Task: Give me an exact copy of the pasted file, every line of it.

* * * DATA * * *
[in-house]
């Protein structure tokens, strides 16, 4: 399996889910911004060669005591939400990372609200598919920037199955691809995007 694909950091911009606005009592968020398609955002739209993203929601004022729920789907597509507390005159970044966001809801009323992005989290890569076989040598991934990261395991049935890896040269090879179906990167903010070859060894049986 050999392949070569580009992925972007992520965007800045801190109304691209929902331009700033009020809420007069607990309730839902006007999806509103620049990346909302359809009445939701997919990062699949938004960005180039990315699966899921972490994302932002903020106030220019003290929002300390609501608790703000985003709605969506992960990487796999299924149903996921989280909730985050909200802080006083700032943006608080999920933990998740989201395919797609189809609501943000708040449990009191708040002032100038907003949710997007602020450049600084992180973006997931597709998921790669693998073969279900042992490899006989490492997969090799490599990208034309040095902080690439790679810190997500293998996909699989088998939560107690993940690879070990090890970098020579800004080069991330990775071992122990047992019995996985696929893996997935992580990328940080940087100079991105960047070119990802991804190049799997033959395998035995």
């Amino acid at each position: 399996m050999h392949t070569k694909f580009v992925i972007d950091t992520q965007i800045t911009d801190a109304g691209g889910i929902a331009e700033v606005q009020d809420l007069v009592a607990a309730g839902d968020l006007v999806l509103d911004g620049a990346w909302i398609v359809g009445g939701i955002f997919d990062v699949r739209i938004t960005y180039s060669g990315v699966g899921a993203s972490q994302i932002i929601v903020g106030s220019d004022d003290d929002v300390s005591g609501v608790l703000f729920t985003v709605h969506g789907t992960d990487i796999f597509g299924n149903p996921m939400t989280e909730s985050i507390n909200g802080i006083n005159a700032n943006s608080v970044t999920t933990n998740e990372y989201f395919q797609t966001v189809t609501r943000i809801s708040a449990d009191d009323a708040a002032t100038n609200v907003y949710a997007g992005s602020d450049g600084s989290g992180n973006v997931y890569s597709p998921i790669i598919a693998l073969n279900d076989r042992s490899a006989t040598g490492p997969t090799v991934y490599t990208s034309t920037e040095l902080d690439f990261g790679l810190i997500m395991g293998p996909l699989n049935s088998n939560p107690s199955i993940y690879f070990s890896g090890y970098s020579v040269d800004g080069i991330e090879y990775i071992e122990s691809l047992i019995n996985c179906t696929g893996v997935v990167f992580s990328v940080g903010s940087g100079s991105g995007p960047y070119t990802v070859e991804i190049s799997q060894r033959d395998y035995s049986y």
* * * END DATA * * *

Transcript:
[in-house]
């Protein structure tokens, strides 16, 4: 399996889910911004060669005591939400990372609200598919920037199955691809995007 694909950091911009606005009592968020398609955002739209993203929601004022729920789907597509507390005159970044966001809801009323992005989290890569076989040598991934990261395991049935890896040269090879179906990167903010070859060894049986 050999392949070569580009992925972007992520965007800045801190109304691209929902331009700033009020809420007069607990309730839902006007999806509103620049990346909302359809009445939701997919990062699949938004960005180039990315699966899921972490994302932002903020106030220019003290929002300390609501608790703000985003709605969506992960990487796999299924149903996921989280909730985050909200802080006083700032943006608080999920933990998740989201395919797609189809609501943000708040449990009191708040002032100038907003949710997007602020450049600084992180973006997931597709998921790669693998073969279900042992490899006989490492997969090799490599990208034309040095902080690439790679810190997500293998996909699989088998939560107690993940690879070990090890970098020579800004080069991330990775071992122990047992019995996985696929893996997935992580990328940080940087100079991105960047070119990802991804190049799997033959395998035995």
């Amino acid at each position: 399996m050999h392949t070569k694909f580009v992925i972007d950091t992520q965007i800045t911009d801190a109304g691209g889910i929902a331009e700033v606005q009020d809420l007069v009592a607990a309730g839902d968020l006007v999806l509103d911004g620049a990346w909302i398609v359809g009445g939701i955002f997919d990062v699949r739209i938004t960005y180039s060669g990315v699966g899921a993203s972490q994302i932002i929601v903020g106030s220019d004022d003290d929002v300390s005591g609501v608790l703000f729920t985003v709605h969506g789907t992960d990487i796999f597509g299924n149903p996921m939400t989280e909730s985050i507390n909200g802080i006083n005159a700032n943006s608080v970044t999920t933990n998740e990372y989201f395919q797609t966001v189809t609501r943000i809801s708040a449990d009191d009323a708040a002032t100038n609200v907003y949710a997007g992005s602020d450049g600084s989290g992180n973006v997931y890569s597709p998921i790669i598919a693998l073969n279900d076989r042992s490899a006989t040598g490492p997969t090799v991934y490599t990208s034309t920037e040095l902080d690439f990261g790679l810190i997500m395991g293998p996909l699989n049935s088998n939560p107690s199955i993940y690879f070990s890896g090890y970098s020579v040269d800004g080069i991330e090879y990775i071992e122990s691809l047992i019995n996985c179906t696929g893996v997935v990167f992580s990328v940080g903010s940087g100079s991105g995007p960047y070119t990802v070859e991804i190049s799997q060894r033959d395998y035995s049986y």